Minnesota Prairie Roots

Writing and photography by Audrey Kletscher Helbling

“Night at the Museum” brings history to life & memories, too, Part II » Night at the Museum, #22 in schoolhouse in period dress

Checking out the one-room Pleasant Valley School.

Night at the Museum, #14 tractor pulling wagon
Night at the Museum, #84 sharpening axe

2 Responses to “Night at the Museum, #22 in schoolhouse in period dress”

  1. Ryan Says:

    I like your photos. I do get ideas on yours for people photos of which I do not shoot nearly enough. I used to hunt in a grove that had a sharpening wheel like that. It’s long gone now, but at the time I should have asked to buy it. The answer would have probably been if you can get it out of here yourself, it’s yours 😉

    BTW, not everyone agrees with you on computers and writing. I happened across this the other day and remembered it when I read your post. http://mentalfloss.com/article/80104/19-authors-and-their-typewriters. It’s funny to me that some modern writers used manual typewriters. I guess that works if you are established. The person aspiring to be an author today better use Word and format it just the way they want it. But when you’re Danielle Steele you can drop off a pile of paper and the publisher get to deal with making it electronic.

    I once saw something akin to that at University. I was a workstudy to the admin assistant to the dean of accounting. A very gifted accounting student had some part of a capstone project or thesis due. Brought it it late, on legal pad and in pencil. It was accepted. I’m guessing the final copy had to be typed, but it surprised me. This would have been in 1988 when computers were the well established and preferred method for papers. The student was an older brother of a classmate of mine so I knew him so it made it all the more entertaining to me.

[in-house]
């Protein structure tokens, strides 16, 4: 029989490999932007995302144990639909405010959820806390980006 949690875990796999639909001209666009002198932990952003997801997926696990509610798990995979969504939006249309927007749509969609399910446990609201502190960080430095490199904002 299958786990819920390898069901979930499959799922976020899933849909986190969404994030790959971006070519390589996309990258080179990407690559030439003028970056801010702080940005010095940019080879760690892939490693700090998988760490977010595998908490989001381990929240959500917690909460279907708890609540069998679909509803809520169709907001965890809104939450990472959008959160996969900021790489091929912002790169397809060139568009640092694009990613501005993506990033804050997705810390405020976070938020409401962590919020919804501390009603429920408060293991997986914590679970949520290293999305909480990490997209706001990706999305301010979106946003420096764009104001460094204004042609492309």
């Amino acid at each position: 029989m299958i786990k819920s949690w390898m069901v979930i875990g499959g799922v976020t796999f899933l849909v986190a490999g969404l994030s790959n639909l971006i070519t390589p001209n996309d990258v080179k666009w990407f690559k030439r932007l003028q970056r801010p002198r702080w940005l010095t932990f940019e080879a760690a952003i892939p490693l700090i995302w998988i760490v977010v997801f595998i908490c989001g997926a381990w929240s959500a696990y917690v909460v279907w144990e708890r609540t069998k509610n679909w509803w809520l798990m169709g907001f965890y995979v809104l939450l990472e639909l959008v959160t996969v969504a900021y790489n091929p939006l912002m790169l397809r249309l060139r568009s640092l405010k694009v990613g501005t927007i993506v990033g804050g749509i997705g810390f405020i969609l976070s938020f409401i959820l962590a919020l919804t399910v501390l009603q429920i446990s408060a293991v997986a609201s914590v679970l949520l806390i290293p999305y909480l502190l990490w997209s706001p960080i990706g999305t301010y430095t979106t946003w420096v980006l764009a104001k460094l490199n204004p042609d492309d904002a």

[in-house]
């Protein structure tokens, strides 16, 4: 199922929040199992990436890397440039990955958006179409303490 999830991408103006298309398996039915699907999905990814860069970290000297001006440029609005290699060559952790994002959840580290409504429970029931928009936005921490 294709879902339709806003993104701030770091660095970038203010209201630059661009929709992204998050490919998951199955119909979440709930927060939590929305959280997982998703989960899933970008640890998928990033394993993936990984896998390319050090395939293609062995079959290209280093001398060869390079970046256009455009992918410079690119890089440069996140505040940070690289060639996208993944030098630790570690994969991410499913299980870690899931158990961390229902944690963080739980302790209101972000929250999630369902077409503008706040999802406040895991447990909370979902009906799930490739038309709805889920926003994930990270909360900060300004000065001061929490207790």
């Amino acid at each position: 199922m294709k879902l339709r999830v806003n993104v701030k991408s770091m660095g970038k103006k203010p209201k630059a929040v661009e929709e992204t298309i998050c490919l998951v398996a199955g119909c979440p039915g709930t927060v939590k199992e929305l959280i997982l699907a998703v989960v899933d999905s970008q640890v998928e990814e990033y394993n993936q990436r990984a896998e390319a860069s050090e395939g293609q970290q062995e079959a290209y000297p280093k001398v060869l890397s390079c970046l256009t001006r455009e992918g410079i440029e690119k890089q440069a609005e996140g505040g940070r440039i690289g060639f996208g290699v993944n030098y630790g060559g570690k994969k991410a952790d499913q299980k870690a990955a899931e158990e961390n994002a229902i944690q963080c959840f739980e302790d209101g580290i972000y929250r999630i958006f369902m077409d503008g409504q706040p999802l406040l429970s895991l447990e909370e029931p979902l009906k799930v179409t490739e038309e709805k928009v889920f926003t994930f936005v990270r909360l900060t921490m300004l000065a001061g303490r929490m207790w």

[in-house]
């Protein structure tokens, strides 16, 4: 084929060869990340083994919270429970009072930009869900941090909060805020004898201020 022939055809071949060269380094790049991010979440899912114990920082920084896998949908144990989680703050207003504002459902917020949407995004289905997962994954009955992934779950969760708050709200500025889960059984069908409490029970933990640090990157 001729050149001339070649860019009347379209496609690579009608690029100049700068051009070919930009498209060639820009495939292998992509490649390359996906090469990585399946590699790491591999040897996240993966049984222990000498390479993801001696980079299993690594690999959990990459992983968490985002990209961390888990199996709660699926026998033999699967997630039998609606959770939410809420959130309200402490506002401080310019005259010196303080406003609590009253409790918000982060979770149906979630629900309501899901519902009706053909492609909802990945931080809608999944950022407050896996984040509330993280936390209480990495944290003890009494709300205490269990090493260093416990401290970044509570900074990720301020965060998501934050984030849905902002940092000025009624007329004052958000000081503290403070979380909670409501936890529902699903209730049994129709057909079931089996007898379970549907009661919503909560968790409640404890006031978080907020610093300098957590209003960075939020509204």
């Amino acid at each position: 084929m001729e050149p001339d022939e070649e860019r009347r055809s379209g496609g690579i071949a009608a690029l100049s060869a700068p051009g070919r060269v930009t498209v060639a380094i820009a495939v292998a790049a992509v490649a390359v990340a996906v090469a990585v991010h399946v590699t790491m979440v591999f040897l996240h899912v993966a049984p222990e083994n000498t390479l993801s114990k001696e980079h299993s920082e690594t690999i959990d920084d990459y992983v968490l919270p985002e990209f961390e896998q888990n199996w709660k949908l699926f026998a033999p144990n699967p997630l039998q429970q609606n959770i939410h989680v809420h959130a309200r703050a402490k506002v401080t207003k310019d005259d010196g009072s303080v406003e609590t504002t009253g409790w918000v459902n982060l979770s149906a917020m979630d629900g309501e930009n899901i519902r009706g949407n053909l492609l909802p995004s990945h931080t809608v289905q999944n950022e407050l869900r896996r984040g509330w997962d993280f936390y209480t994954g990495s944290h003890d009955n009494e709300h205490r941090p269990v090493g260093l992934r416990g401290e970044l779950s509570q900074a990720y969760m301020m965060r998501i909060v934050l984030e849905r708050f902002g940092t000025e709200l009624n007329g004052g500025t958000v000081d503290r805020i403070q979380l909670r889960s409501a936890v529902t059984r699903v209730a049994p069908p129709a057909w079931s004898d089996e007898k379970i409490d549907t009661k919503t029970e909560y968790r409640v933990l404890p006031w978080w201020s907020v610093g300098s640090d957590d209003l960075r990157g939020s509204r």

• Ryan, I appreciate your thoughtful comment. Taking pix of people perhaps comes easier for me because of my journalism background. But now days one needs to be more careful than ever when photographing people. At an event like Night at the Museum, though, the very fact that it is a public event in a public space means I’m free to take whatever pix I want. That said, I usually ask parents for permission to photograph their young (er) children. I’m surprised at how few ask for my identity, although I often hand them a business card.

      To each his own when it comes to writing. For me, the computer works best.

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